Accidental success is not common. For all the whimsy of “doing what you love”, effort is usually the meat of a dish consumed by the successful. Entrepreneurs graze fields, seeking opportunity. They scour the business world, constantly viewing ways to improve on the processes we take for granted. Simplifying them. Making them more intuitive and more efficient. They try to find ways to maximize profits, while saving their consumers time and money.
This isn’t magic. There is no such thing as an overnight success for the entrepreneur.
What’s perceived as overnight success, is the culmination of sweat equity, failure- lots and lots of failure– and perseverance. When things don’t go your way… I mean- when things REALLY go awry, and you fail miserably, you don’t give up. You wipe the dirt off of your skinned knees, bloodied and bruised; and you pick up your bike and push on, riding back to the hill that threw you. You drive by the people who laughed at you, and you own it. It’s your moment of failure. You don’t wallow in it. You learn from it.
Everyone has these moments. Some are worse than others. I suspect that if you’re an entrepreneur, like it or not, you’ve put yourself out there for the world to criticize. It comes with the territory. You’re taking a risk, and those who aren’t, will offer their unsolicited advice and disparaging comments.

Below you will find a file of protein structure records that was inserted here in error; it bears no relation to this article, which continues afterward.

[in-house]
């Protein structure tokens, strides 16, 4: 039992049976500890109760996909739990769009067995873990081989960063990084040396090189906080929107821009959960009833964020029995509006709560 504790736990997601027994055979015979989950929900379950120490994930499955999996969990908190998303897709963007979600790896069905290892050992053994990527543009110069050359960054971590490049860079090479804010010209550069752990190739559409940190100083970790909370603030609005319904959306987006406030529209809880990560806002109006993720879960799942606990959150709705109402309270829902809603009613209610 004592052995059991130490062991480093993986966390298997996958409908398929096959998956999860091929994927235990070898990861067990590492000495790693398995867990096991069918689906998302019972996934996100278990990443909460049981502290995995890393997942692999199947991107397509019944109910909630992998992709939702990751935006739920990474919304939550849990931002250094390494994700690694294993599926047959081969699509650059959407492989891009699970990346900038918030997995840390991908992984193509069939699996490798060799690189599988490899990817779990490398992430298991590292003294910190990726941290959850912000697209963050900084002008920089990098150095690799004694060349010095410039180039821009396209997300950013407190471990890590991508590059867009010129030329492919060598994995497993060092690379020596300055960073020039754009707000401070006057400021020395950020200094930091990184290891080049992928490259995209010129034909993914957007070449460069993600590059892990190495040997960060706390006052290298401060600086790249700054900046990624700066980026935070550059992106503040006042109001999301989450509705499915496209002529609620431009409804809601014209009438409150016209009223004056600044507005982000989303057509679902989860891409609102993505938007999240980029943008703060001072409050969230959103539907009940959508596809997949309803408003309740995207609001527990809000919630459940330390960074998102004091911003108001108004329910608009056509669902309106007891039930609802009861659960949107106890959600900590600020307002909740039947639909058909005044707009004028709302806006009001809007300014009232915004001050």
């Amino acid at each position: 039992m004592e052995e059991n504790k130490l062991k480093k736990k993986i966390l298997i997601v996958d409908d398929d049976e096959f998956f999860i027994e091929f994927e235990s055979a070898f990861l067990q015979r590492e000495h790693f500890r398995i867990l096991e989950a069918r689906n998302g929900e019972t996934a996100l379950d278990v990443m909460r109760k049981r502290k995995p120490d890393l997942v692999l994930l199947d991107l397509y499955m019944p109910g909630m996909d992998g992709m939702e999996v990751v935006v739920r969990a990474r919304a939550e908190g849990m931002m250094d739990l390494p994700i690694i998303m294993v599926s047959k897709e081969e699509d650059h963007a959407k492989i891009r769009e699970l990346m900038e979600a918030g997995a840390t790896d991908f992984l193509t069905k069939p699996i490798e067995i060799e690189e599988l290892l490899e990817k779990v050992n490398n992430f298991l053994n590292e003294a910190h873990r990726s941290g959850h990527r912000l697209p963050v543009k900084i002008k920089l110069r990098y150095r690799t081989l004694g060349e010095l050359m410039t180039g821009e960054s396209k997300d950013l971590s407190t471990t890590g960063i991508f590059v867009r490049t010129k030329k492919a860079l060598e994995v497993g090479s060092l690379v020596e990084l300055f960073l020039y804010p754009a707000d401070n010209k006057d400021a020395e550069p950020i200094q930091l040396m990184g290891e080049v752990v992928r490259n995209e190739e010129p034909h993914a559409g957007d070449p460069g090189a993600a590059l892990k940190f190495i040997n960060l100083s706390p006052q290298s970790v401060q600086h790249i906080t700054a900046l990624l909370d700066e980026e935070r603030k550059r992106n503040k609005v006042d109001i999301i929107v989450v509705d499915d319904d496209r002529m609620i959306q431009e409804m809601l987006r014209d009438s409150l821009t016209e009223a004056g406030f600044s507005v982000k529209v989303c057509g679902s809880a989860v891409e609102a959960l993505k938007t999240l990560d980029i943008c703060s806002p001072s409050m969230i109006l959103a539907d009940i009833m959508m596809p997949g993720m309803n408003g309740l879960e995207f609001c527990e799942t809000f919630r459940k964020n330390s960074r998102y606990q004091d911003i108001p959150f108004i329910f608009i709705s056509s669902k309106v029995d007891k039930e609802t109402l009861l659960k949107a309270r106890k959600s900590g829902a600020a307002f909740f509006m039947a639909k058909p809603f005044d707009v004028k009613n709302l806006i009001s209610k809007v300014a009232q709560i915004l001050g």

The first time you present an idea to a family member, a friend, or a colleague, there’s a chance that they’ll scoff at it. They may think you’re misguided or that you lack vision, presenting you with the X, Y, and Z of what may go wrong. “This is different,” you insist. You’re relentless. They just don’t understand you and your vision. They think that you believe it’ll be nothing but rainbows and ice-cream, and that you’ll skate your way to successful paths. You lament that you know better, but decide, “perhaps it’s not worth explaining to them. They don’t know what I’m capable of.”
Everyone believes in dreams. We need to see people become successful to provide ourselves with some semblance of hope, that with hard work and goals, anything is possible. We need that. But crowds will decry the possibilities that we envision, because they weren’t brave enough to take the road less traveled- opting for a possibility; rather than safety, security and probability.
It won’t happen overnight. We don’t come up with homeruns, without striking out a few times, or getting hit with a few hard pitches first. We know this. It’s not magic. Success comes after heartache, heartbreak, demoralizing defeat, frustration, pain, hopelessness, and just the smallest taste of winning to keep us playing the game.
We know it’s not magic. But like magic, people will only see whatthey’re supposed to. They won’t get topeak behind the curtain, to find out what it took for everything to cometogether for that moment where everything seemed to fall into place,magically.
By @MarkPavelich The Mark Consulting & Marketing
Connect below with Mark